[show abstract][hide abstract] ABSTRACT: The generation of GeV-scale electron beams in a gas-filled capillary discharge waveguide with good reproducibility is discussed. Beams of electrons with energies above 900 MeV, and with root-mean-square divergences of 3.5 mrad, are observed for a plasma density of 2.2 × 1018 cm−3 and a peak input laser power of 55 TW. The variation of the maximum electron energy with the plasma density is measured and found to agree well with simple models. Injection and acceleration of electrons at the to date lowest plasma density of 3.2 × 1017 cm−3 are reported. The energy spectra of the generated electron beams exhibit good shot-to-shot reproducibility, with the observed variations attributable to the measured shot-to-shot jitter of the laser parameters. Two methods for correcting the effect of beam pointing variations on the measured energy spectrum are described.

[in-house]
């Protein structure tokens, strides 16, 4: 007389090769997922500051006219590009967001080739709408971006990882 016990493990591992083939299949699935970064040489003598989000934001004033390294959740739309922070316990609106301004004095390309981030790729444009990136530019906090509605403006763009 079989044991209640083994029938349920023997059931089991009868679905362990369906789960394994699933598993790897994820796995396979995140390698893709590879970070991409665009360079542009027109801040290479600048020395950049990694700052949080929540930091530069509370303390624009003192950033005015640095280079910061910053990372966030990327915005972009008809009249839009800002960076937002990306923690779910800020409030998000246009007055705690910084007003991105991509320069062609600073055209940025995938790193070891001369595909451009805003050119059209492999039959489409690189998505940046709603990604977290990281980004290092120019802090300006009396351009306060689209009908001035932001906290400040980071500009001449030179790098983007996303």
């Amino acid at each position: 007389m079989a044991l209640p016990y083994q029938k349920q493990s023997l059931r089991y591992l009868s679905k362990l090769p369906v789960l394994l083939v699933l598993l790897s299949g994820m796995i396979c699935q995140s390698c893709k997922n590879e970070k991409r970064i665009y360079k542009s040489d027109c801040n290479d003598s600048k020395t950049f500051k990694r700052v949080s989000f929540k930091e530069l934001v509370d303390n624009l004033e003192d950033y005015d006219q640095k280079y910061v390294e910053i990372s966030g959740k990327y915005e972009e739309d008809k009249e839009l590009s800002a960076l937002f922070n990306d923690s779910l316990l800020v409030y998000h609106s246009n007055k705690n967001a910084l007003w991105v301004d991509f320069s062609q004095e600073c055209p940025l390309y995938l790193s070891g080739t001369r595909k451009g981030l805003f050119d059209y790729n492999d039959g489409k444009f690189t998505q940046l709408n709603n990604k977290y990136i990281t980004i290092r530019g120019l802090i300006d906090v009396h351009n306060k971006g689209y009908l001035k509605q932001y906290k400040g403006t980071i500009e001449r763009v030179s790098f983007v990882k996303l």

New Journal of Physics 04/2013; 15(4):045024. · 4.06 Impact Factor
[show abstract][hide abstract] ABSTRACT: The generation of GeV-scale electron beams in the plasma channel formed
in a gas-filled capillary discharge waveguide is investigated. Electron
beams with energies above 900 MeV and with root-mean-square divergence
of 3.5 mrad are observed for plasma densities of 2.15 × 1018 cm-3
and a peak input laser power of only 55 TW. The variation of the
electron energy with the plasma density is measured and found to exhibit
a maximum at plasma densities for which the dephasing length